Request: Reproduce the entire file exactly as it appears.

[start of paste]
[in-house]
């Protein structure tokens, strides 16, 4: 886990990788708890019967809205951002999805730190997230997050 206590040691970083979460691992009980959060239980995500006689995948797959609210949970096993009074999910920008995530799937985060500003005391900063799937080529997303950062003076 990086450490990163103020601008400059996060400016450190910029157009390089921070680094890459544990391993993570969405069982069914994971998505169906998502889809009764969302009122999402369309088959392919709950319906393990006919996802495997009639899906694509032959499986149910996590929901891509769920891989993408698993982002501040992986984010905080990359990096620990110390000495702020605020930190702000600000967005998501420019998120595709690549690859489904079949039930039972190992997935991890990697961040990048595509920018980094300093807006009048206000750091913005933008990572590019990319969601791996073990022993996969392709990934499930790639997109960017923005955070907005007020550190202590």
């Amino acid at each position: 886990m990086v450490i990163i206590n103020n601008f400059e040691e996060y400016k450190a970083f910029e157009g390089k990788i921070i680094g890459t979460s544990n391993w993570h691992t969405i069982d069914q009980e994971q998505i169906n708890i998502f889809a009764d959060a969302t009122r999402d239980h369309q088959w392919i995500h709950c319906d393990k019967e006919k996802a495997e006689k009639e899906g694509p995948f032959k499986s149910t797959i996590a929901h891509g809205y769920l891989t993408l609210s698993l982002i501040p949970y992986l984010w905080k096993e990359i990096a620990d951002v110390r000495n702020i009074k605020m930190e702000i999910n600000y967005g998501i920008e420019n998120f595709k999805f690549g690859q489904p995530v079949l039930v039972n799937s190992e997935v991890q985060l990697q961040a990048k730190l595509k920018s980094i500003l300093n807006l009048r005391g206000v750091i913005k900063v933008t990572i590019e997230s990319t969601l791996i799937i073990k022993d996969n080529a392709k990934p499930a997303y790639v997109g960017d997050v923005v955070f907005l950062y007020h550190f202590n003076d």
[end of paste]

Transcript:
[in-house]
């Protein structure tokens, strides 16, 4: 886990990788708890019967809205951002999805730190997230997050 206590040691970083979460691992009980959060239980995500006689995948797959609210949970096993009074999910920008995530799937985060500003005391900063799937080529997303950062003076 990086450490990163103020601008400059996060400016450190910029157009390089921070680094890459544990391993993570969405069982069914994971998505169906998502889809009764969302009122999402369309088959392919709950319906393990006919996802495997009639899906694509032959499986149910996590929901891509769920891989993408698993982002501040992986984010905080990359990096620990110390000495702020605020930190702000600000967005998501420019998120595709690549690859489904079949039930039972190992997935991890990697961040990048595509920018980094300093807006009048206000750091913005933008990572590019990319969601791996073990022993996969392709990934499930790639997109960017923005955070907005007020550190202590």
């Amino acid at each position: 886990m990086v450490i990163i206590n103020n601008f400059e040691e996060y400016k450190a970083f910029e157009g390089k990788i921070i680094g890459t979460s544990n391993w993570h691992t969405i069982d069914q009980e994971q998505i169906n708890i998502f889809a009764d959060a969302t009122r999402d239980h369309q088959w392919i995500h709950c319906d393990k019967e006919k996802a495997e006689k009639e899906g694509p995948f032959k499986s149910t797959i996590a929901h891509g809205y769920l891989t993408l609210s698993l982002i501040p949970y992986l984010w905080k096993e990359i990096a620990d951002v110390r000495n702020i009074k605020m930190e702000i999910n600000y967005g998501i920008e420019n998120f595709k999805f690549g690859q489904p995530v079949l039930v039972n799937s190992e997935v991890q985060l990697q961040a990048k730190l595509k920018s980094i500003l300093n807006l009048r005391g206000v750091i913005k900063v933008t990572i590019e997230s990319t969601l791996i799937i073990k022993d996969n080529a392709k990934p499930a997303y790639v997109g960017d997050v923005v955070f907005l950062y007020h550190f202590n003076d």